The Adventures of The Piloteer
By David W. Dawley
I wrote this report on my experience using the Palm III by 3Com as part of my job as the Computer Operations Manager at Eagle Asset Management . I used the Palm III with the Palm Modem on my trip from Tampa">
The Adventures of The Piloteer
By David W. Dawley
I wrote this report on my experience using the Palm III by 3Com as part of my job as the Computer Operations Manager at Eagle Asset Management . I used the Palm III with the Palm Modem on my trip from Tampa, Florida to the Informix Worldwide Users Conference in Seattle, Washington from July 20 to July 25, 1998.
Having completed my quest to the Great Northwest, I must put pen to paper (or fingers to keyboard in this case) and document my experiences with my outstanding! Its small size (4.5" X 3.25" X .5"), light weight (6 ounces w/batteries), high connectivity, and ease of use make the Palm III a first rate PDA (personal digital assistant). The following applications are built-in to the Palm III : address book, calculator, calendar, expense tracker, data synchronization, email, memo pad, networking, and task list.
I purchased a Palm III for myself after using the DP Palm III for only a few days. I used my Palm III as my only means to get key information from my desktop as well as being able to do light work on the Sequent while I was on the road in Seattle from July 20 through July 25, 1998. It completely obviated the need to carry a laptop and accessories.
The Palm III has 2MB of memory. I currently have approximately 14 months worth of daily calendar entries (with daily activity notes), 100 contacts, 30 email messages, a couple dozen tasks as well as all the programs and associated data mentioned throughout this document and I am only using about 30% of available memory. 3Com claims you can store up to 6000 addresses, 5 years of appointments, 1500 to do items, 1500 memos and 200 e-mail messages.
Battery life (the Palm III uses 2 AA batteries) for me is approximately 3 weeks under heavy use (taking notes, tracking expenses, at least 2 synchs a day [at home and work]). When on the road, you tend to use the modem and backlighting more thereby reducing battery life to about 2 weeks. As with EPA mileage, this time varies widely depending on the amount of continuous usage, the amount of time the backlight is used, the amount of data being synchronized and the frequency of the synchronizations.
Initial installation and configuration was quick and easy. Defaults were used at all prompts during installation. The only "extra" item added initially was the Pocket Mirror conduit, which was on the Bonus Pack CDROM included with the Palm III. Pocket Mirror is used to synchronize the Palm III data with your Outlook data. I have tested the connectivity on systems running Windows 95/Windows 98 and Outlook 97/Outlook 98 (all combinations) with no problems.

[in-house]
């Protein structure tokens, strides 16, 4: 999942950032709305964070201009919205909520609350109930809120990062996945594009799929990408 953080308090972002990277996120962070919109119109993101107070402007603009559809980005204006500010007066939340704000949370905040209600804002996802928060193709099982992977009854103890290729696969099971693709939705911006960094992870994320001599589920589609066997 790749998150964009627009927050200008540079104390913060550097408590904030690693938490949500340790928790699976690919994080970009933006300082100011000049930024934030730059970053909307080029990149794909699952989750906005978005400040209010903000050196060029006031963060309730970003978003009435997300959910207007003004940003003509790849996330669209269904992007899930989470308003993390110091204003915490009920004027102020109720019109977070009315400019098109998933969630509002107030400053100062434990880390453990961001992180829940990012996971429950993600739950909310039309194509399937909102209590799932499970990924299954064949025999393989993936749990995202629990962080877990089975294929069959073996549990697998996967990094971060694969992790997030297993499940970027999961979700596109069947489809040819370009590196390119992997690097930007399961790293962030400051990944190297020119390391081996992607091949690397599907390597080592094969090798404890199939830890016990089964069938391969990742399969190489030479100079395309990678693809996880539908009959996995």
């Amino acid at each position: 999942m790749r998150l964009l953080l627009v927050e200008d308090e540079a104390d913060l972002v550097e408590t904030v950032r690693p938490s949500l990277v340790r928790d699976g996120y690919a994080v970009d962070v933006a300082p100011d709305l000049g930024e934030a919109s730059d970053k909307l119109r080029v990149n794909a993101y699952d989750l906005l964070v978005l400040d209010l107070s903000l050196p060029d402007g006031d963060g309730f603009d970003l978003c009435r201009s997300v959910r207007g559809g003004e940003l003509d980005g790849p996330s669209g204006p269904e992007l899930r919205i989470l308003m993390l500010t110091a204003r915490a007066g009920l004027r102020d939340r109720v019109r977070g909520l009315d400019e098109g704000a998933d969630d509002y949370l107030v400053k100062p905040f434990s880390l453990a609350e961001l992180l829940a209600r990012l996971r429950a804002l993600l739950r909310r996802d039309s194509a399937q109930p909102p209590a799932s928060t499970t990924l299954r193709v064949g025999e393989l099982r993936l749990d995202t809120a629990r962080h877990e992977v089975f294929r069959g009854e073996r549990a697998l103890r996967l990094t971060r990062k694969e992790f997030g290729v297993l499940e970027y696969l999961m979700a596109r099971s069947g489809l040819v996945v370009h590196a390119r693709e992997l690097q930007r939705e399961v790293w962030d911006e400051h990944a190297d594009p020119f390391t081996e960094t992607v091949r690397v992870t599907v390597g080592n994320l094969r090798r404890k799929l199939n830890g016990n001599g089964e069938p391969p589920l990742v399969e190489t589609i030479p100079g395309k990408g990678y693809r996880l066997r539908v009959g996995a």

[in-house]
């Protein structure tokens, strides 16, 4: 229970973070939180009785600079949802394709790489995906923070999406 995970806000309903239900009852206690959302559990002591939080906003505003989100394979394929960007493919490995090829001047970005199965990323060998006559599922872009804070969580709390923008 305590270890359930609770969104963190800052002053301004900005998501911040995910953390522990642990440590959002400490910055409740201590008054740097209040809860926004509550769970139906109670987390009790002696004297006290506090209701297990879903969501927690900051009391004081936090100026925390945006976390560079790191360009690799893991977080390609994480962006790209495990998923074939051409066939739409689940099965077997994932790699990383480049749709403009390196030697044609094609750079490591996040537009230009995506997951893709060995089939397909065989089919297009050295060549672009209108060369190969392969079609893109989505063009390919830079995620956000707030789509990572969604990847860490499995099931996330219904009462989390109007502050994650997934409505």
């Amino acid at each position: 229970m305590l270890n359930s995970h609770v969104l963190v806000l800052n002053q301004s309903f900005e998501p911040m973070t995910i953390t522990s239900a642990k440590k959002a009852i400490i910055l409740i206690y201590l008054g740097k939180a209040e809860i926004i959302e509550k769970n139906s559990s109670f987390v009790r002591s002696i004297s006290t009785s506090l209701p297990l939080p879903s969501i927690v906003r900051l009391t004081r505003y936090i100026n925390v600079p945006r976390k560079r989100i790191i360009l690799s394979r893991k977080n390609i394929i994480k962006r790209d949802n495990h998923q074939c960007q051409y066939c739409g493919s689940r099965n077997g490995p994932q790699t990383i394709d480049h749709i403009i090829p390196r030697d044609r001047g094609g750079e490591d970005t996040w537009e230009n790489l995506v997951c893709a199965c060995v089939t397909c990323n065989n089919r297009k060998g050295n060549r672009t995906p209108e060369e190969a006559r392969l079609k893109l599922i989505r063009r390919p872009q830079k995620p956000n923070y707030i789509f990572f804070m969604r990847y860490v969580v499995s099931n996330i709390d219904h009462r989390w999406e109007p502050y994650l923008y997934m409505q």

I relied heavily on my Newton MessagePad 120 during the previous year. While I found the Newton to be very useful, it is not as practical for long term constant use as the Palm III.
Your task list, email, calendar, and contacts are compared during synchronization. Local synchronization between the Palm III and your PC is a one step process. Place the Palm III in the provided cradle and press one button. Remote synchronization is also easy. Once the connection through my companys RAS (Remote Access Server) is set up, you only have to hit the synchronize button on the Palm Modem. The Palm III dials into the RAS, connects to your PC, and synchronizes. The only additional requirements for remote access are an external modem (a Palm Modem or any other external modem with a Palm III modem cable) and the Network Sync software (available for free from the net).
Synchronization between multiple machines is also easy but requires that you carry the cradle back and forth or the purchasing of an extra cradle. I have personally tested all of the above combinations and can say that the only real problem was the duplicate entries created after the initial synchronization between multiple machines. Once I completed the data cleanup, everything went without a hitch.
There are 150+ applications designed for the Palm Pilot family. A good place to find applications is http://www.pilotzone.com/ .
I added a couple of additional software packages to round out my ability to operate from the road. They included a terminal emulation program and a web browser. Both require a TCP/IP connection (which was already setup for the remote synchronization process). The terminal emulation program I tested was Palm Telnet. With it, I was able to connect to the Sequent and run anything that I could from my desk. The only downside was that characters as displayed were extremely small. The viewable portion of the Palm IIIs screen is 2.25". At 80 characters per line, each character was approximately .028" wide. This type of work is not for the faint of heart or eyesight but it is possible.
The browser I tested was ProxiWeb. While you would not want to do heavy duty surfing with the Palm III, it is functional. It handles graphics (displaying them as gray scale images) and frames (displaying separate links for each frame) but does not handle Java or any multimedia data.
Copyright 1992, 1993, 1994, 1995, 1996,
1997, 1998, 1999, 2000, 2001,
2002, 2003, 2004, 2005, 2006, 2007,
David W. Dawley
Thursday, January 01, 2009 11:55:48 -0700
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